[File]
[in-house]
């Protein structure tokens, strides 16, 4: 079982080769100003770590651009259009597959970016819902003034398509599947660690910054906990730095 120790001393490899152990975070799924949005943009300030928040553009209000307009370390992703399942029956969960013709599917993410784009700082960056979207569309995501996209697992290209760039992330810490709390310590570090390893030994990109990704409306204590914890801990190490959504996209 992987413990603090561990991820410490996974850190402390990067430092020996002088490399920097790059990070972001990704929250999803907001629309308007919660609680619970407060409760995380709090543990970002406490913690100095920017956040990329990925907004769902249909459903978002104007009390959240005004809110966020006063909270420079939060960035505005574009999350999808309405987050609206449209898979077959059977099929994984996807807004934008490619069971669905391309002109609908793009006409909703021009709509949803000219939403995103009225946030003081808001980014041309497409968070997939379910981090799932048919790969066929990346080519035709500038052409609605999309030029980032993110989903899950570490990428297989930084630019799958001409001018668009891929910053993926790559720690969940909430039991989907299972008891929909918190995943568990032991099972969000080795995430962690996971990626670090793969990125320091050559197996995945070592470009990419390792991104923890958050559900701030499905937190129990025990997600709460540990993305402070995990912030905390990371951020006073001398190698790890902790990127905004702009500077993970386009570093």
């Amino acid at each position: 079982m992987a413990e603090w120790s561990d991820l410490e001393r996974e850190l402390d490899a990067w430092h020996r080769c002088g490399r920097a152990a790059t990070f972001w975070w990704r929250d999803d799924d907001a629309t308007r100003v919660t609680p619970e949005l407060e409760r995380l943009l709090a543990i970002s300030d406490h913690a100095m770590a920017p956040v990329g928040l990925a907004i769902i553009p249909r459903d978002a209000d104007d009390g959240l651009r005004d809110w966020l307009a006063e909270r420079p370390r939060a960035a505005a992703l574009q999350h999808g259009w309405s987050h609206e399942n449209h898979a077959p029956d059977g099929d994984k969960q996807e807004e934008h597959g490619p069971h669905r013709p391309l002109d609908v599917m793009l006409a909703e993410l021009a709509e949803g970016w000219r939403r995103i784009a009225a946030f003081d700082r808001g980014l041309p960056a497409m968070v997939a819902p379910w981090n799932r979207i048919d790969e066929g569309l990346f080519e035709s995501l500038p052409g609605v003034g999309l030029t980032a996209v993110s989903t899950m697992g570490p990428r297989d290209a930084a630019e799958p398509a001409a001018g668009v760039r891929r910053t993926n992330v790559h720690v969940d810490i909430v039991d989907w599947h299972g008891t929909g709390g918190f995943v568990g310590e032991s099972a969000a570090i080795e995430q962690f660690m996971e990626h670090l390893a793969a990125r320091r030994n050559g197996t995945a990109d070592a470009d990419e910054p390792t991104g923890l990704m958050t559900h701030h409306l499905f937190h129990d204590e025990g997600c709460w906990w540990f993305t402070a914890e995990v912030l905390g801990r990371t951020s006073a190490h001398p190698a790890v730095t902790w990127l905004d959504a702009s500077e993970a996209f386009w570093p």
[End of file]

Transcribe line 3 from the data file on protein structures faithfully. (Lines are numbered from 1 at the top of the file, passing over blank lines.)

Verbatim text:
């Amino acid at each position: 079982m992987a413990e603090w120790s561990d991820l410490e001393r996974e850190l402390d490899a990067w430092h020996r080769c002088g490399r920097a152990a790059t990070f972001w975070w990704r929250d999803d799924d907001a629309t308007r100003v919660t609680p619970e949005l407060e409760r995380l943009l709090a543990i970002s300030d406490h913690a100095m770590a920017p956040v990329g928040l990925a907004i769902i553009p249909r459903d978002a209000d104007d009390g959240l651009r005004d809110w966020l307009a006063e909270r420079p370390r939060a960035a505005a992703l574009q999350h999808g259009w309405s987050h609206e399942n449209h898979a077959p029956d059977g099929d994984k969960q996807e807004e934008h597959g490619p069971h669905r013709p391309l002109d609908v599917m793009l006409a909703e993410l021009a709509e949803g970016w000219r939403r995103i784009a009225a946030f003081d700082r808001g980014l041309p960056a497409m968070v997939a819902p379910w981090n799932r979207i048919d790969e066929g569309l990346f080519e035709s995501l500038p052409g609605v003034g999309l030029t980032a996209v993110s989903t899950m697992g570490p990428r297989d290209a930084a630019e799958p398509a001409a001018g668009v760039r891929r910053t993926n992330v790559h720690v969940d810490i909430v039991d989907w599947h299972g008891t929909g709390g918190f995943v568990g310590e032991s099972a969000a570090i080795e995430q962690f660690m996971e990626h670090l390893a793969a990125r320091r030994n050559g197996t995945a990109d070592a470009d990419e910054p390792t991104g923890l990704m958050t559900h701030h409306l499905f937190h129990d204590e025990g997600c709460w906990w540990f993305t402070a914890e995990v912030l905390g801990r990371t951020s006073a190490h001398p190698a790890v730095t902790w990127l905004d959504a702009s500077e993970a996209f386009w570093p």